But these girls are different. They clearly don't resemble "nappy headed Ho's". They are articulate, attractive young women with no real platform to defend themselves, and they clearly don't resemble Imus' characterization of them.

Imus went a step too far, and is justly paying for it. I have no problem with that.

What I do have a problem with is the number of black people who have publicly defended their use of words like the "N" word and Ho. They argue that there is a difference between white people using those words and blacks using them. The argument, probably expressed most articulately by ESPN's Stuart Scott, is that by using these words, blacks endeavour to take the power out of them. There is only one problem with that argument. It is dead wrong.

What it really does is tell the world that even blacks have bought into the stereotype. That even they believe the connotations to be true. It is just like hearing one black kid tell another that being smart and getting good grades is "acting white." Because the inference there is that to really be black, you must be dumb and uneducated. How do you expect whites not to believe the stereotype if you have bought into it?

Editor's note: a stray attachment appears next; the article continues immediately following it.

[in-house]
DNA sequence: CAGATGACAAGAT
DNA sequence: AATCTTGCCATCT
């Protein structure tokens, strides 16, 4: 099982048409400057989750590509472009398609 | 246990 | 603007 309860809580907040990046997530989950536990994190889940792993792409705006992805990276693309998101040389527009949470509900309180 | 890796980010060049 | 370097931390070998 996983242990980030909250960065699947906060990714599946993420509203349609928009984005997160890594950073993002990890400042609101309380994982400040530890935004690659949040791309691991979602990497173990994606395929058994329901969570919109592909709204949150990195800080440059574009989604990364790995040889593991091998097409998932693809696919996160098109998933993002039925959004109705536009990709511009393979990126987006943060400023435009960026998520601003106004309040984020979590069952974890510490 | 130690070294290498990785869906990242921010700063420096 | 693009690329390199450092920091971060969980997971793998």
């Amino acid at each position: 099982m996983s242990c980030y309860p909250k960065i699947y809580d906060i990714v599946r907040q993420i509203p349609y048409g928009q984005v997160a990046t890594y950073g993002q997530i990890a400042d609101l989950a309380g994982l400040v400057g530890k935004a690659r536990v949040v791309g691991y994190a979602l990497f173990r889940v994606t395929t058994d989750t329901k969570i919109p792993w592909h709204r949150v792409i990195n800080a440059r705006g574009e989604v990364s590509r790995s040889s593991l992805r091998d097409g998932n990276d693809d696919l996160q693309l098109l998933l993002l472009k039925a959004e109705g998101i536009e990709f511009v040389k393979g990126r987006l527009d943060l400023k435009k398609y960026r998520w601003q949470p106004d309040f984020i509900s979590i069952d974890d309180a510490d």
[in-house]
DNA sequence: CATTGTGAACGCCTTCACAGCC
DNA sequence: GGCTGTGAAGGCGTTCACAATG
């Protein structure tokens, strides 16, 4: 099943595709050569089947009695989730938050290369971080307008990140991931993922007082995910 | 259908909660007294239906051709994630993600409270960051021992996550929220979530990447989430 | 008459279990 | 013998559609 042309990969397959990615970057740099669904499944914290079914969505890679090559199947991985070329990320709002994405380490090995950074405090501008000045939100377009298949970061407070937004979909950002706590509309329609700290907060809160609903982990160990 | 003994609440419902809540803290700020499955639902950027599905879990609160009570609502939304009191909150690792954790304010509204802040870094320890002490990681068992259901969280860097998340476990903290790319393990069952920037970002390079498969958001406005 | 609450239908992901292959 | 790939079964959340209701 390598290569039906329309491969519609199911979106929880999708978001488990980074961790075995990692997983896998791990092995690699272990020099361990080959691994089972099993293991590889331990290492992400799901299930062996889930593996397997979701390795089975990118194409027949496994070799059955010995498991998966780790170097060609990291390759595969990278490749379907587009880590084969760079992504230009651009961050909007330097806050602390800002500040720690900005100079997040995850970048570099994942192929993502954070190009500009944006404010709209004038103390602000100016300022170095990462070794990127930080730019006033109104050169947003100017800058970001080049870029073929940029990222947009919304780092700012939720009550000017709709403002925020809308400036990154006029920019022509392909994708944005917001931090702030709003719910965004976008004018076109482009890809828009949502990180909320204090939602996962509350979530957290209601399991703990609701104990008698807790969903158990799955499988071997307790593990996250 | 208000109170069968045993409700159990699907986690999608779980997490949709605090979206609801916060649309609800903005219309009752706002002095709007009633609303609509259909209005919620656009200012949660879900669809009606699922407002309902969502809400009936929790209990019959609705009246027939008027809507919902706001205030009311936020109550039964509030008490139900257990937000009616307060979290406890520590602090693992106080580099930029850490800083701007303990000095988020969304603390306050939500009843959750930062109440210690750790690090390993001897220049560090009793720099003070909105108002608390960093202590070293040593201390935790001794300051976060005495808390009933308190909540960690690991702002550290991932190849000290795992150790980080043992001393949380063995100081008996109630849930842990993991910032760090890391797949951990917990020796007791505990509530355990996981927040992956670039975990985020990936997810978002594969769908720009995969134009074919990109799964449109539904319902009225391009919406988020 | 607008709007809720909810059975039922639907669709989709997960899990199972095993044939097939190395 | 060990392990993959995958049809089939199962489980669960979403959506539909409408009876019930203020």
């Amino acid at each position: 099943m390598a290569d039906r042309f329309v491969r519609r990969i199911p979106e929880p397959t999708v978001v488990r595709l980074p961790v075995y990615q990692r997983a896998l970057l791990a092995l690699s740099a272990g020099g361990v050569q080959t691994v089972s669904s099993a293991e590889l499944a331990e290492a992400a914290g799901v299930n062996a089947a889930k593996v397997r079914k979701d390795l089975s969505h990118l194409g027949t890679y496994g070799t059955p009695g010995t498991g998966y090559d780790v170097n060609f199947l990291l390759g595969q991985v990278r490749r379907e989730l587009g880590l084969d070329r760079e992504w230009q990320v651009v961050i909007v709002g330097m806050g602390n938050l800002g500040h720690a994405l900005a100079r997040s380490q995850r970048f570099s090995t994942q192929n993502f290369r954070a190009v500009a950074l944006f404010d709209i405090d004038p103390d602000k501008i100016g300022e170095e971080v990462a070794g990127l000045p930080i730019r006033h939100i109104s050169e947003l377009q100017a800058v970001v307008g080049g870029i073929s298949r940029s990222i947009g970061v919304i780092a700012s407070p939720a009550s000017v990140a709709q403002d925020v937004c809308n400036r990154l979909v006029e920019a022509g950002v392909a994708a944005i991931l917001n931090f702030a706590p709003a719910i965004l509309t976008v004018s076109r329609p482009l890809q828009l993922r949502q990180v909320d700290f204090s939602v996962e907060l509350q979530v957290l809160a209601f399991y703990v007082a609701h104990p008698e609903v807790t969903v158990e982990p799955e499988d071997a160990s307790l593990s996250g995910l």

As someone who as a young man was a foot soldier in the civil right movement (yeah, I marched and carried signs and hung out at the mall getting petitions signed), I am deeply saddened by the clear deterioration of Black American culture the last thirty years. Back when I was a young man, black culture was very matriarchal, women were deeply respected. I never heard any of my black friends worry about their "Pops" reaction to their behavior. But Momma, now THAT was a different story. These kids both revered and feared their mothers. So how is it now that black culture has become so misogynist?

Listen to what passes for music in black culture today. There is constant reference to women as "Ho's". Constant reference to sexual domination and violence. What does that say to the people who are the biggest consumers of this music, suburban white males? Yes, Stuart Scott et. al.... it reinforces all those negative stereotypes you so want to shed.

Words like nigger, niggah, whore, or ho are and should be extremely offensive no matter who's mouth they come out of.

Okay, off my soap box.
Want a laugh?

Go to Google
click on "maps"
click on "get directions"
enter from: New York, New York
to: Paris, France
read directions, making careful note of line #23

Somebody at Google has a sense of humor!